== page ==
The U.S. Environmental Protection Agency (EPA) in June approved the use of a bee-killing pesticide, and, more recently, the White House said it would stop collecting data on declining honey bee populations. Those who follow such developments say this move could make tracking the effects of the chemicals on bees impossible.

The U.S. Department of Agriculture (USDA) said budget cuts were to blame for the program change when it announced that it would indefinitely suspend data collection for its Honey Bee Colonies report, which has been compiled annually since 2015.

These bee reports have been designed to help scientists and farmers assess the decline of honey bees, which are responsible for pollinating one in every three bites of food taken by humans. The number of honey bee hives in the U.S. dropped from about six million in 1947 to 2.4 million a decade ago. Beekeepers reported in 2018 that 40% of honey bee hives had collapsed because of a combination of factors, including pesticide use.

Scientists say continuously monitoring the health of honey bee hives in vital to understanding why and how they are in decline. Likewise, researchers say they must continue to mitigate any negative effects on bees before there are any problems with crop management and food production.

Honey bees pollinate flowers, fruits and vegetables, and support about $20 billion worth of crop production in the U.S. annually, Matthew Mulica, senior project manager at the Keystone Policy Center, a consulting company that works with the Honey Bee Health Coalition, told ABC News.

Worldwide, honey bees and other pollinators help produce about $170 billion in crops.

Between Oct. 1, 2018, and April 1, 2019, more than 37% of the managed honey bee population -- colonies kept by commercial beekeepers — declined, 7 percentage points lower than the same time frame during the winter of 2017-18, data from the Bee Informed Partnership, a nonprofit associated with the University of Maryland, pointed out.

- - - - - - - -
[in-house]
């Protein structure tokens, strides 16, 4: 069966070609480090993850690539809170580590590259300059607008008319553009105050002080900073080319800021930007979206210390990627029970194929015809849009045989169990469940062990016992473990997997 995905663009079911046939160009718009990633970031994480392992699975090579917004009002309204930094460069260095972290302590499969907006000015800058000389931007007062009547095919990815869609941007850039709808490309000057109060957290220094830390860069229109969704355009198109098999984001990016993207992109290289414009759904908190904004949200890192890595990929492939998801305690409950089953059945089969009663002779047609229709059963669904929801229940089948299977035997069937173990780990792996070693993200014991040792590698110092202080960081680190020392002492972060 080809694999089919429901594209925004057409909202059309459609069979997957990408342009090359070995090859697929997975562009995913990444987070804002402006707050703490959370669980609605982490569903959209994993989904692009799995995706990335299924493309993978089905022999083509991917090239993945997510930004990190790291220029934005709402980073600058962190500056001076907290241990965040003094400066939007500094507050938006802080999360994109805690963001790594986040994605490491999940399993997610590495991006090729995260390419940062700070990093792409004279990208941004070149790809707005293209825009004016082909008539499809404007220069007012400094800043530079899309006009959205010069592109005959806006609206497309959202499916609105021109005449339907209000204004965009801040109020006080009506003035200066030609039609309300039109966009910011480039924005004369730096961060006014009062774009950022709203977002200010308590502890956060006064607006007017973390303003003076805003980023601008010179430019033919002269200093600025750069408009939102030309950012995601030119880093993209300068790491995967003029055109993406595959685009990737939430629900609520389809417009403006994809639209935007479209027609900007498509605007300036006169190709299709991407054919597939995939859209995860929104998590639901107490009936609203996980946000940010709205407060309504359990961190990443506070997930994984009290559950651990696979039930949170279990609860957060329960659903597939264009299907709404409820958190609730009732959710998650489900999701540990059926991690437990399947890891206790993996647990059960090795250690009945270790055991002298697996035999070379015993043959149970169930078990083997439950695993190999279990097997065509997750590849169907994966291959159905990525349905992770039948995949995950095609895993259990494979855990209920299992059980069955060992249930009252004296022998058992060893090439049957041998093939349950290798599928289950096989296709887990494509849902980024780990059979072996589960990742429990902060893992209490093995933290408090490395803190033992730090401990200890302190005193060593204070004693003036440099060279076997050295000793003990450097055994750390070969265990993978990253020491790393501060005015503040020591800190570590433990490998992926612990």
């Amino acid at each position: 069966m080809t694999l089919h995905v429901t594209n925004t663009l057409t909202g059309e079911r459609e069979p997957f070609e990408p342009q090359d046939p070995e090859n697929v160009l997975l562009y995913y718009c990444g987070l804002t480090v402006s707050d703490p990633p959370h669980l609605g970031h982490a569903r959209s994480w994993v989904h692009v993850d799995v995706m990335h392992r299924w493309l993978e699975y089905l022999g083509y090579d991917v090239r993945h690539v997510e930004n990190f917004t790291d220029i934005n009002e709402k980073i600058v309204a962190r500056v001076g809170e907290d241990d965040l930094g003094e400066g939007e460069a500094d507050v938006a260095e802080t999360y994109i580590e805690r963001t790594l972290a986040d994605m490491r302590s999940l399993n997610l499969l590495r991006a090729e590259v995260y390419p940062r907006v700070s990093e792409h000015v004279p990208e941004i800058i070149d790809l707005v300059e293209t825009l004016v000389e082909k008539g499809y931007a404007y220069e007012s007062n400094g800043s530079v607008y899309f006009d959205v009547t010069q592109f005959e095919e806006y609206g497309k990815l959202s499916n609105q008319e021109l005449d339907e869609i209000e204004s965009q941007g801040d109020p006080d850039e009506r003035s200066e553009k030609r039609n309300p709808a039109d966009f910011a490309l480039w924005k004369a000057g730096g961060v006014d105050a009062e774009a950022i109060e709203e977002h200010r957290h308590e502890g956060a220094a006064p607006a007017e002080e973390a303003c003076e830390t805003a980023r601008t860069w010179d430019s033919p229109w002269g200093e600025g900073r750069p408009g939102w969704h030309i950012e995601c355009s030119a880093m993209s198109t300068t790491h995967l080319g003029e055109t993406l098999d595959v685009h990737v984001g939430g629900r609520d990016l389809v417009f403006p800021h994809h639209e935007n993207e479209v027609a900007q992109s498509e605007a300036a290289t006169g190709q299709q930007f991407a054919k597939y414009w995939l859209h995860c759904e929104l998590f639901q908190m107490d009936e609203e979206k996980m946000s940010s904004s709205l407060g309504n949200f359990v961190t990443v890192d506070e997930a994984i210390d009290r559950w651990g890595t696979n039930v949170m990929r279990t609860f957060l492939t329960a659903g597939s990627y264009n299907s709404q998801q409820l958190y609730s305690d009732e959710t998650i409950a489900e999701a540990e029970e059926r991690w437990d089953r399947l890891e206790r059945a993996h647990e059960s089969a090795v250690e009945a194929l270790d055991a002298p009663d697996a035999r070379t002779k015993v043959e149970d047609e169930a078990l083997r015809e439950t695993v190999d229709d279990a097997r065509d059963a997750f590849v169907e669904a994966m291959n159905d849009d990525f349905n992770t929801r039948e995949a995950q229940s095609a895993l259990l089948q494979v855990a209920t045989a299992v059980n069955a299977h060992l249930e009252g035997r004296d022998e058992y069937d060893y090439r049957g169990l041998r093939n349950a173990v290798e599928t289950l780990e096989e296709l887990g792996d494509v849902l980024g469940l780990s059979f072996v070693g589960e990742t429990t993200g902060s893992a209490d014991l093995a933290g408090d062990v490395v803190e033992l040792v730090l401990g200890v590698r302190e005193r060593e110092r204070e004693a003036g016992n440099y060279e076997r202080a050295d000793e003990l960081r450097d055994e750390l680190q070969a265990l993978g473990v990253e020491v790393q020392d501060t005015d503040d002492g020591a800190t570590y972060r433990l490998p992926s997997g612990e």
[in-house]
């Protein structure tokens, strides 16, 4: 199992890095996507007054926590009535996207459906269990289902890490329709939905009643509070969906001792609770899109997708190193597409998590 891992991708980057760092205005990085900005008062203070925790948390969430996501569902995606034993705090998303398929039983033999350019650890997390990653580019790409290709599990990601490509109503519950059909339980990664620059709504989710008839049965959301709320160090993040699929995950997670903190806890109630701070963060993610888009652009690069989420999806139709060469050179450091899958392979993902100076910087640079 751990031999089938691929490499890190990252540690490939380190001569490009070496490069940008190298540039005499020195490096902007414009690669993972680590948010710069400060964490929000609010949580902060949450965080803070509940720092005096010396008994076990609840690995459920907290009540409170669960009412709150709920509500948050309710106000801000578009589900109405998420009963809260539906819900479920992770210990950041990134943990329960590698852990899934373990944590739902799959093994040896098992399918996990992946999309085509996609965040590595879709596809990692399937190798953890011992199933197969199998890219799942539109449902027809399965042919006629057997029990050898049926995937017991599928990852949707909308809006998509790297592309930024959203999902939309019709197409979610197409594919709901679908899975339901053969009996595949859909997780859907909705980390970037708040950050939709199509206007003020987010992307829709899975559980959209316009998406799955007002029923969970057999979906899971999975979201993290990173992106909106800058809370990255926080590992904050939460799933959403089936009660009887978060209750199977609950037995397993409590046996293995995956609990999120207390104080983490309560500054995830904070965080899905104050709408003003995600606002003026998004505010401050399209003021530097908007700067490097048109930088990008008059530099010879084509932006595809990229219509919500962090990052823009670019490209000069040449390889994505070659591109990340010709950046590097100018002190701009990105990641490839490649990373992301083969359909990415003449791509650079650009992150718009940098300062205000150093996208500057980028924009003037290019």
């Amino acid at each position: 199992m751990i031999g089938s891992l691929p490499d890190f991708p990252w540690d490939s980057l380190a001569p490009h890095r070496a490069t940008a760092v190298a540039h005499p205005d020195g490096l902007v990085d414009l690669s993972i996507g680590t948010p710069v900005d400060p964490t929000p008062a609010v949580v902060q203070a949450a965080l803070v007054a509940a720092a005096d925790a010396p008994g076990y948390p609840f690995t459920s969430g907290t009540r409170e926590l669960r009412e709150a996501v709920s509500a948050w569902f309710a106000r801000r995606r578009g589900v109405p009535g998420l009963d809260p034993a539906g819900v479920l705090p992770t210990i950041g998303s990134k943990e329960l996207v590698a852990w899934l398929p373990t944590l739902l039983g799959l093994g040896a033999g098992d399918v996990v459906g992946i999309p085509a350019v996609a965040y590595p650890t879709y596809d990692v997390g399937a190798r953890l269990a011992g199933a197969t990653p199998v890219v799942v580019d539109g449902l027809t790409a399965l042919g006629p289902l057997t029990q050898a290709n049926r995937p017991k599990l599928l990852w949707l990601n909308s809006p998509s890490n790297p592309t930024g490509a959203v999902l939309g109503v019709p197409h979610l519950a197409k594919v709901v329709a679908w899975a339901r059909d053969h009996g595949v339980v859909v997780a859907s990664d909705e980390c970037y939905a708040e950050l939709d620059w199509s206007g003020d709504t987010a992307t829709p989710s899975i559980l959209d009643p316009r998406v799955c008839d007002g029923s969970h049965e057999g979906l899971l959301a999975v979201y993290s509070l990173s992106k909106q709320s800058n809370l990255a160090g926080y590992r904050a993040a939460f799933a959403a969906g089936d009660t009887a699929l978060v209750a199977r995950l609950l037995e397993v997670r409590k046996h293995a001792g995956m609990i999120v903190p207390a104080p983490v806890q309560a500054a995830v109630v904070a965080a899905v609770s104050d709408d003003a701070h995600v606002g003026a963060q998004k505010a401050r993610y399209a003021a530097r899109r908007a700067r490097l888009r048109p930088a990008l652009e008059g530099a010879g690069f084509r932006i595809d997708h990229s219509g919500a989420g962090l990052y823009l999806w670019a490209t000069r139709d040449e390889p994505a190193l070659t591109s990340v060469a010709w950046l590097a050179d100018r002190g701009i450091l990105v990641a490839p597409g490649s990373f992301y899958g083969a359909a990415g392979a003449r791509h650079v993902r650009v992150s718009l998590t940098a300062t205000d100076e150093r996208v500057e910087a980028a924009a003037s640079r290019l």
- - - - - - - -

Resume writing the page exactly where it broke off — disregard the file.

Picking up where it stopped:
The current losses to bee colonies is unsustainable for food production, scientists predict. The EPA action to allow insecticide that kills bees will add to the current crater, they say. Much of the produce seen in grocery stores — watermelon, apples, peppers, cucumbers — and nuts are pollinated by honey bees managed by commercial beekeepers.

These U.S. crops are produced with the help of 2.6 million colonies transported from place to place during peak flowering. Of the $20 billion worth of U.S. crop production supported by pollinators, commercial honey bees are responsible for about half. Wild bees and other pollinators pollinate the rest.

However, despite chemical-related death, the largest contributor to the decline of bee health is the varroa mite, a parasite that invades hives and spreads diseases. Other reasons for the loss in population are loss of habitat and poor management practices. Incidental exposure to pesticides, pests and other diseases within the hive also affect bee populations, ABC News reports.

Despite the population devastation, honey bees are not currently under threat of extinction. But as their populations decline, they will become costlier to manage and for farmers to procure, which can impact the price of food.

Researchers continue to examine which pesticides can potentially be replaced with chemicals that are more bee-friendly, and what changes can be made to habitats to encourage more bees, such as planting wildflowers instead of green grass in the front yard and encouraging homeowners to mow their lawns less often.

"The decision to suspend data collection was not made lightly, but was necessary given available fiscal and program resources," a July 1 statement from the USDA read.